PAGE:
HCMC to build million low-cost homes for workers

By Huu Cong   October 12, 2021 | 05:31 am PT
HCMC to build million low-cost homes for workers
Huynh Van Son and his wife, two migrant workers in HCMC, have instant noodles for dinner in a 15-square-meter attic they rent in HCMC, August 15, 2021. Photo by VnExpress/Dinh Van
HCMC plans to build a million low-cost homes for workers and other poor residents, replacing old apartments and dilapidated neighborhoods.

Phan Van Mai, chairman of the Ho Chi Minh City People's Committee, said Monday that the city still has many cramped neighborhoods where workers live in small spaces. Before the pandemic hit, such neighborhoods were used as rest stops after a long day at work. But due to social distancing measures, prolonged periods of being confined within narrow spaces for months had severely impacted people's mental and emotional health, he said.

"The city has received a large number of workers to build and develop the city, but we haven't invested in caring for them to the extent they deserve. We will do better in the future," Mai said.

As such, the plan for HCMC's economic recovery includes construction of low-cost homes for workers and other low-income people, he added. Further details of the program would be available at the end of the week, he said.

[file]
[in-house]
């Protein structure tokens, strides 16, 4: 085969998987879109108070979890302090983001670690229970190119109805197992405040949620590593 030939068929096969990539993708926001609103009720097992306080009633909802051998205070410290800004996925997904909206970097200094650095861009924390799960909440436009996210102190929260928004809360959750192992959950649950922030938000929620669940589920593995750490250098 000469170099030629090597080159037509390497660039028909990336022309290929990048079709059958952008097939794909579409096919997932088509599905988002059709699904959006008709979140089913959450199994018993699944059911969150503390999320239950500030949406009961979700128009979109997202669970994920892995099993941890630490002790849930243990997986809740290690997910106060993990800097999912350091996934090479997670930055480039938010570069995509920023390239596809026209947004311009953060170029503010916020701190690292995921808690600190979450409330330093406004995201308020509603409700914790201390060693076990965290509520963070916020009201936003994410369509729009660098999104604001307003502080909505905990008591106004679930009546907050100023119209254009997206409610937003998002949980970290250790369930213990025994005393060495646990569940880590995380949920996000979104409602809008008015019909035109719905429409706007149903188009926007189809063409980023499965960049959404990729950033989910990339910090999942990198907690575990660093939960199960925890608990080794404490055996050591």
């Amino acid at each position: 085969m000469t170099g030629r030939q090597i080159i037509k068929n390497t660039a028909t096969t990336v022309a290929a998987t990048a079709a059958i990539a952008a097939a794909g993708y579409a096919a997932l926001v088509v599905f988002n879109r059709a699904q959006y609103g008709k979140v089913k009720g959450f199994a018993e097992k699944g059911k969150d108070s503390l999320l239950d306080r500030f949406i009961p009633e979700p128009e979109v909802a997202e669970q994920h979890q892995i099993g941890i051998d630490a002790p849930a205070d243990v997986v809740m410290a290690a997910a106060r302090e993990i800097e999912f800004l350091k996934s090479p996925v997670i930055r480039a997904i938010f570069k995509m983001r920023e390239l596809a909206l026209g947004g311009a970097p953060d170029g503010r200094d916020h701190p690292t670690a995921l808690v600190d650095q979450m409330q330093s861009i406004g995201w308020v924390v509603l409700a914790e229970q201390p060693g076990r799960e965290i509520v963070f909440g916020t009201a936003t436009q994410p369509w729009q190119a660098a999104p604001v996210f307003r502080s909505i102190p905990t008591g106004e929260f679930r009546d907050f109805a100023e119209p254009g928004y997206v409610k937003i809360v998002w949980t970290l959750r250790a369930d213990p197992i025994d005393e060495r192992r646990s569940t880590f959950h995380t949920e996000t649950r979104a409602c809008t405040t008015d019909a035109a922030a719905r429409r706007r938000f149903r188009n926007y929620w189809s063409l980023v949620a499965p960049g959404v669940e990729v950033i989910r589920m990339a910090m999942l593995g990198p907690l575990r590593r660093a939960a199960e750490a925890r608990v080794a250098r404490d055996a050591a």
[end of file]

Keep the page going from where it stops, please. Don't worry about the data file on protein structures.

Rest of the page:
"The city will build homes at the lowest possible prices so they are accessible for workers and replace old apartments and houses near canals, improving the conditions of neighborhoods," Mai said, adding that District 7 has already proposed certain locations where such homes could be erected.

Mai also said while the city has tried its best, it was not easy to cover absolutely everyone in a population of over 10 million in terms of pandemic relief measures.

"Every day, I still receive dozens of phone calls regarding social security issues not being addressed," he said.

The Covid-19 pandemic has also orphaned children and left old people on their own, so the city needs to have policies to help those who've lost their loved ones and help them recover emotionally.

Admitting that prolonged online lessons would not be very effective for primary school students, Mai said that the city cannot take the risk and let them resume offline classes while the pandemic still raged. Students are expected to continue with online lessons for the first semester, and offline classes can happen in the second semester if the pandemic is brought under control, he added.

On Covid-19 vaccination for children, Mai said the city has already requested the Ministry of Health to let children be vaccinated early, at least those most at risk, so they can return to school.

The health ministry said Monday that it plans to release guidelines on Covid-19 vaccination for children aged 12-18 before Friday.

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